An increasingly-strained relationship between the Obama administration and Israeli leader Benjamin Netanyahu will be on display this week, as the prime minister visits Washington to address a joint meeting of Congress. Netanyahu will decry a potential accord on Iran’s nuclear program in a speech organized by House Speaker John Boehner, without White House consultation, sparking controversy in Washington and Jerusalem.
Netanyahu insists he respects President Barack Obama, but adds:
“It is my obligation to see to the security of Israel," he said. "Therefore, we strongly oppose the agreement being formulated with Iran and the major powers, which would endanger our very existence.”
Vice President Joe Biden and several Democratic lawmakers will not attend Netanhayu’s address Tuesday, and the prime minister’s itinerary does not include a visit to the White House. Even so, Secretary of State John Kerry is downplaying any lasting damage to U.S.-Israeli relations.
“The prime minister is welcome in the United States at any time. We have an unparalleled, close security relationship with Israel,” said Kerry.
But whatever case the prime minister makes, it will not shake the Obama administration’s belief that negotiations with Iran are worth pursuing.
"We have slowed, even set back, Iran’s nuclear program," he said. "And we are going to continue now to the next step to see - I cannot promise you we can (succeed) - but we are going to test whether or not diplomacy can prevent this weapon from being created, so you do not have to turn to additional measures, including the possibility of a military confrontation.”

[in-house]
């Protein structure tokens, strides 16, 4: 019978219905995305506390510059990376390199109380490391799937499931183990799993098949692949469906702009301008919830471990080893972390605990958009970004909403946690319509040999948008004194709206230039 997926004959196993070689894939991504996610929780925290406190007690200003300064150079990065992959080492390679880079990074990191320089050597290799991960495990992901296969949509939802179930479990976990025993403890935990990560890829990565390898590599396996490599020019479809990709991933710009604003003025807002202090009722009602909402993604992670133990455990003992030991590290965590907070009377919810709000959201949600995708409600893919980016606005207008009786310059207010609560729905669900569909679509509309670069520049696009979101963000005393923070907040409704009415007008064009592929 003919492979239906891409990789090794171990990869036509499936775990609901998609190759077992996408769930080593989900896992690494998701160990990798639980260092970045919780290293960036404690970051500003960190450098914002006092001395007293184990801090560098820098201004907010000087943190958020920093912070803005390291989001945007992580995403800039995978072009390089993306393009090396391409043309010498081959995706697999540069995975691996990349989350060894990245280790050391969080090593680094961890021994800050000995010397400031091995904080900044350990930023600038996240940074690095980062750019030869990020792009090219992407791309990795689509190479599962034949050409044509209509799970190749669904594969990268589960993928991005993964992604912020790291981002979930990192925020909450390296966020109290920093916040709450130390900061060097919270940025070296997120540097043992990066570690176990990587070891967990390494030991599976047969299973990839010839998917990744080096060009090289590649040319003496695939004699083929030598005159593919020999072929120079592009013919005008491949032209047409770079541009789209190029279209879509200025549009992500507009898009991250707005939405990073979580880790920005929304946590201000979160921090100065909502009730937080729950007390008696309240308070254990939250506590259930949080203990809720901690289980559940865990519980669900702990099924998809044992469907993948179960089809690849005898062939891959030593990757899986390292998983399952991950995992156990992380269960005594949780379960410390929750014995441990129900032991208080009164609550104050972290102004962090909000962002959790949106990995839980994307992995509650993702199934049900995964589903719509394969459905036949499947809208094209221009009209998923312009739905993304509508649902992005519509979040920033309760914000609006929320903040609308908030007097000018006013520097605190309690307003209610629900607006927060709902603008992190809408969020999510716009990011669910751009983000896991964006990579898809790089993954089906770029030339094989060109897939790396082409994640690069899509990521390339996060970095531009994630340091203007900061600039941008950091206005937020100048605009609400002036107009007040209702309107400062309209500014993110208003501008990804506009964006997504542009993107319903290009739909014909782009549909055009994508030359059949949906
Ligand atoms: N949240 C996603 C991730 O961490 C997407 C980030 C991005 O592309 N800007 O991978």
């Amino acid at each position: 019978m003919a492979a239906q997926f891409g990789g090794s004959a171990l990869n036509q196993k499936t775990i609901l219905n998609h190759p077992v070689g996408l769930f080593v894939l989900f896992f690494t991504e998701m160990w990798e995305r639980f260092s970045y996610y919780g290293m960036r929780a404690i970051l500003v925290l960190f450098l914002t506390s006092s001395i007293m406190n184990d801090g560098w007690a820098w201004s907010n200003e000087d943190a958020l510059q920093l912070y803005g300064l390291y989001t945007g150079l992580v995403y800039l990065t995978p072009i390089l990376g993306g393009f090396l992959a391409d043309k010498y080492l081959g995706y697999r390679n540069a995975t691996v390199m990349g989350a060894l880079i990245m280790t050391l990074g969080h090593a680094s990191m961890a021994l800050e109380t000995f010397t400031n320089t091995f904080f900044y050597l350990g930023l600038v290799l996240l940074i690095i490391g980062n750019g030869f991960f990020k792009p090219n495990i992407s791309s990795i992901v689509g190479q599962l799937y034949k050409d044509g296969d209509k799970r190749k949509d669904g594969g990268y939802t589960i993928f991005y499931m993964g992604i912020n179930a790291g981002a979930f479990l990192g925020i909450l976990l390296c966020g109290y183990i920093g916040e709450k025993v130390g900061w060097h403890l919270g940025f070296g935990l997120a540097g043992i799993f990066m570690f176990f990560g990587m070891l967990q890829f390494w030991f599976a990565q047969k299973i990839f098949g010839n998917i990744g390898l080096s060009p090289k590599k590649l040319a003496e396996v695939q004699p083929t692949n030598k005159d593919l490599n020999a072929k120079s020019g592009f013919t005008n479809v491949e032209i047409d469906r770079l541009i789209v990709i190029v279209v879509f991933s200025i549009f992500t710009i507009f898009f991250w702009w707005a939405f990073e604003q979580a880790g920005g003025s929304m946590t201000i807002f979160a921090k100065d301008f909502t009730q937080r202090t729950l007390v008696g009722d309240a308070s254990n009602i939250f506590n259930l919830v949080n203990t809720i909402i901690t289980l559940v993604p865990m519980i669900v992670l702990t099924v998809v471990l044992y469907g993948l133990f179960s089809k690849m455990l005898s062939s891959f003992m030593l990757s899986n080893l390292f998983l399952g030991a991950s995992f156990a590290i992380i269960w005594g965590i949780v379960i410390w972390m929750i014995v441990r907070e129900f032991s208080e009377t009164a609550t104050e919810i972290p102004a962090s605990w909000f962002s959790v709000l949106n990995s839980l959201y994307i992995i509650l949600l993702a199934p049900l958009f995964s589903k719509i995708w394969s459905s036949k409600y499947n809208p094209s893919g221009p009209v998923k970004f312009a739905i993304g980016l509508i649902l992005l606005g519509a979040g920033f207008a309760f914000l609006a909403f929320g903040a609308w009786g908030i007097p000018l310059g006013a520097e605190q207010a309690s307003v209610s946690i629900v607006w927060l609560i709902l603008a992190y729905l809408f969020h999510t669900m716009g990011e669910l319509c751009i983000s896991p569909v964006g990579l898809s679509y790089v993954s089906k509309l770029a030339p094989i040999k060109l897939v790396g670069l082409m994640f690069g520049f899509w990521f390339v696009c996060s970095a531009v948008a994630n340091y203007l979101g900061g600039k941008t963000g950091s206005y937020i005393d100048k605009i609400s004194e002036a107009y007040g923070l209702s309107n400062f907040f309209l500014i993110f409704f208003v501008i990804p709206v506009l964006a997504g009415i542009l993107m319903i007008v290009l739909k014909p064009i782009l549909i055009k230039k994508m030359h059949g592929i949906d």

Speaker Boehner’s invitation to a foreign leader without consulting the White House is an unusual, and some would say inflammatory, move. Boehner has been unapologetic.
“I wanted the prime minister to come here," said Boehner. "There is a serious threat facing the world, and radical Islamic terrorists are not going to go away. These are important messages that the Congress needs to hear and the American people need to hear.”
In Israel, a divided public.
“I believe that America is a country that is for freedom of speech, so I think the prime minister has a right to say what he wants to say like everybody else has a right to say what they want to say,” said Anthony Simon who lives in Jerusalem.
Anotehr Jerusalem resident, Mati Simantov, said he thought it was not good for Israel's relations with the United States.
"We have to be in a good position with the United States. They are friends, probably our only friends in the world, so we have to be very gentle with them," he said.
The perception of a U.S.-Israeli rift has not gone unnoticed in Iran, where Foreign Minister Mohammad Javad Zarif accused Netanyahu of scare-mongering and standing in the way of peace.